Not trying to be cynical, but in general modern medicine is built around money generating courses of action. This same phenomenon exists when seeking treatment for tennis elbow and ITBS. The best course of action doesn't generate more than a single office visit for the Dr. so they are trained in other treatment options and for the most part I think they believe in them. If Drs in the audience would like to disagree with my take, they are welcome to do so. Feel free to pm me. Meanwhile the OP can cure his issue without the need for an insurance claim and trying to figure out how to make orthotics work in all his different shoes.

    As an example, take tennis elbow, which is a form of tendonitis. The problem with healing tendons is that there is so little fluid and blood flow compared to muscles so the healing process is quite slow. The appropriate treatment is to avoid further strain or overuse but keep the area moving to promote blood flow in the area. The three most commonly prescribed treatments are anti inflammatory drugs, compression wraps, and cold compresses with numerous followup visits. These treatments provide temporary pain relief but...... All three treatments serve to reduce blood flow in the area and can lead to increased healing times or no healing at all.

    I'll stop there but only to spare y'all my further rants, not because I don't have dozens of other examples.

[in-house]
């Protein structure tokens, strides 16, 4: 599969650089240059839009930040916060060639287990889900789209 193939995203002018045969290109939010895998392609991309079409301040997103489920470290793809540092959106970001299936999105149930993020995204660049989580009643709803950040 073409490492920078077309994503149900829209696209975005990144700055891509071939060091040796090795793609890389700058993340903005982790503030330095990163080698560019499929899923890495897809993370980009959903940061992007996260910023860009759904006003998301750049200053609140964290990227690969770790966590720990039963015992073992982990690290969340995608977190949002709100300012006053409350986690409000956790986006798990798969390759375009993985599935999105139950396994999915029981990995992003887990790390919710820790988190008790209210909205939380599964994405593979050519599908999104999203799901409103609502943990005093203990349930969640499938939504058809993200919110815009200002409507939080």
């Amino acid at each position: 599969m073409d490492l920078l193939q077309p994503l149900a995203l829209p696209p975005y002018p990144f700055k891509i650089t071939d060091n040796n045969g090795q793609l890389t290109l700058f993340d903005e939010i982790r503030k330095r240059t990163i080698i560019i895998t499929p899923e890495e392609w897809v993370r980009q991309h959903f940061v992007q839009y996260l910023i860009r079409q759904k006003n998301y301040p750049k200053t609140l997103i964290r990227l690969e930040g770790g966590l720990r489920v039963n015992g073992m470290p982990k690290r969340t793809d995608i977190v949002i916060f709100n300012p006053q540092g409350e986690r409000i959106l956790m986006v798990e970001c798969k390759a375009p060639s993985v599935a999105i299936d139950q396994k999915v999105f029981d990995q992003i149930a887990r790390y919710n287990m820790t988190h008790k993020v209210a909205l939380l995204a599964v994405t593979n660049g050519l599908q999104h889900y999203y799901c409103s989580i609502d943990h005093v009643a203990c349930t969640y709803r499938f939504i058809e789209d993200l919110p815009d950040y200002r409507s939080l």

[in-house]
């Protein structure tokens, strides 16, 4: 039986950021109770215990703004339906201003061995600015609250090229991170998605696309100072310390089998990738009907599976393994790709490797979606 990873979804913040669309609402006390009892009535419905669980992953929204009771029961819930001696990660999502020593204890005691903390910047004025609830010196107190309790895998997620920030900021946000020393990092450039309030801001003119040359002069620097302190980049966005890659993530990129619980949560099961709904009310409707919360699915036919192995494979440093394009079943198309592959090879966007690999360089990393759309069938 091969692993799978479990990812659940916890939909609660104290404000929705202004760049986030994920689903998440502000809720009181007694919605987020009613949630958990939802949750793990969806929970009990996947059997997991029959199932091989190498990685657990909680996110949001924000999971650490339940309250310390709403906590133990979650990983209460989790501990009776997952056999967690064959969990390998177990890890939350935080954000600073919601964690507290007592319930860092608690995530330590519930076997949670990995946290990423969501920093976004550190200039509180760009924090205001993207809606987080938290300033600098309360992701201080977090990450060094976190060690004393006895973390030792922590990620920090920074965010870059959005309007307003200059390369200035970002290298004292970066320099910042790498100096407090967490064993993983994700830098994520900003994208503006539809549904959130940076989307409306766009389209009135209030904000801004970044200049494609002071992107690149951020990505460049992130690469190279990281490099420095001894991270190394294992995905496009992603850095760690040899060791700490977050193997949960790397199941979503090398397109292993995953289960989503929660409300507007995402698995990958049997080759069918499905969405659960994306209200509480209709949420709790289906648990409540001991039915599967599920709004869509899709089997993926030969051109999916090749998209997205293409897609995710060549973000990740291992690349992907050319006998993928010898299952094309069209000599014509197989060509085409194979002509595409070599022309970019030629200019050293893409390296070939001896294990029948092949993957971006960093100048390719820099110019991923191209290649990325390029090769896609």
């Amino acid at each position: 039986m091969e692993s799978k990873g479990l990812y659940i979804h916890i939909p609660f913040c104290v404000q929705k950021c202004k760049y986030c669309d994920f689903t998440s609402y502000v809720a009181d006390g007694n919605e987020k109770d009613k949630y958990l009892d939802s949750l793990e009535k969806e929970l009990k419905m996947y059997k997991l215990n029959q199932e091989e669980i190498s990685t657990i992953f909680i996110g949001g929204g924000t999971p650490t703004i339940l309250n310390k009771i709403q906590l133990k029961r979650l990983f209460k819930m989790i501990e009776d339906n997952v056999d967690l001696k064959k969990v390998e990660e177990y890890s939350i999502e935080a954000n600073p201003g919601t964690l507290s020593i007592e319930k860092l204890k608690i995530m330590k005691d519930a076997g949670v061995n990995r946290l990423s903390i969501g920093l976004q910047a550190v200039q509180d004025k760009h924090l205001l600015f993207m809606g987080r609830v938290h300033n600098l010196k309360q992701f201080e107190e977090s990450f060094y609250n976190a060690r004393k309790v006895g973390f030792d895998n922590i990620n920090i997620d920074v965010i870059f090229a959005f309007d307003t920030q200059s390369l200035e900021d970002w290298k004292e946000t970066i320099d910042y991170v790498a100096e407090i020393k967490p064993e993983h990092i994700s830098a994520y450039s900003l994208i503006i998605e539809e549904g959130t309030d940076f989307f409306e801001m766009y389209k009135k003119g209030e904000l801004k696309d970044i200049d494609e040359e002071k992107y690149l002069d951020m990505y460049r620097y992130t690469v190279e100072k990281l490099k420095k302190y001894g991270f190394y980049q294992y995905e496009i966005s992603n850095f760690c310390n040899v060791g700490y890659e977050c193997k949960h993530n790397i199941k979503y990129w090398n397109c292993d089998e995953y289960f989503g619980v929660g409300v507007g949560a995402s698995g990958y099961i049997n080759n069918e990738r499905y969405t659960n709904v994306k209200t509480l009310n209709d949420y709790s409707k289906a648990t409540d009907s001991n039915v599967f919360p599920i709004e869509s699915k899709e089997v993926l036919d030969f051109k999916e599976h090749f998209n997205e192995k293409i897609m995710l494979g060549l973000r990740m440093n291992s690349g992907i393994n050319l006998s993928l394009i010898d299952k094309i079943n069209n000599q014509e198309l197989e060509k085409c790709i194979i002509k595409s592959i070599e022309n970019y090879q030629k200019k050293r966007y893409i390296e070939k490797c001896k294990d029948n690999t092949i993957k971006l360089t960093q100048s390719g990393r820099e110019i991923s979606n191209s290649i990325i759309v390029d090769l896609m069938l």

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  7. #7
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    Hey thanks for the advice and suggestions. I guess this is a result of years of running, cycling, and standing and walking on concrete at work.

    I have orthotics already. I'm going to see if doc will give me another injection this week, then rest it for awhile and start stretching the calves much more than I was. I already stretch for 20 minutes after rides and weight work outs. My podiatrist gave me some specific stretches for the calf last time, but I kind of neglected them in favor of a more general stretching program. I'll check out the Strasbourg sock as well.

    Thanks again guys.

  8. #8
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    Rest them too.

    I guess I didn't mention it in my earlier post, but I think a week or two of really resting an injured whatever is important, and I've worked back from a pretty low level when I've returned.

    In my mid-20s, I had a persistent knee injury. I'd wait until it felt better and then get back on my bike and hammer out 20 miles right away. Of course, I caused the injury to flare up. It wasn't until I cut back to three thirty minute rides a week and started working up that I really got better.
    "Don't buy upgrades; ride up grades." -Eddy Merckx

  9. #9
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    Ya, I hear ya. The initial injury happened over three months ago. It was much better. I was beginning to ride more. It was starting to hurt again after re introducing leg work into my program which was aggravating it some, and then going out on what was supposed to be (and was for the most part) an easy two hour ride. Only...getting on and off the bike in the sand and rocks many times over and especially walking in that stuff...re injured it.

    So now I guess I get to focus on upper body and core strength for the next couple of months. Cause I sure won't be doing much riding.

  10. #10
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    my wife had that and she had great success seeing a chiro that does active release therapy. Fixed her quick and no relapse, good luck.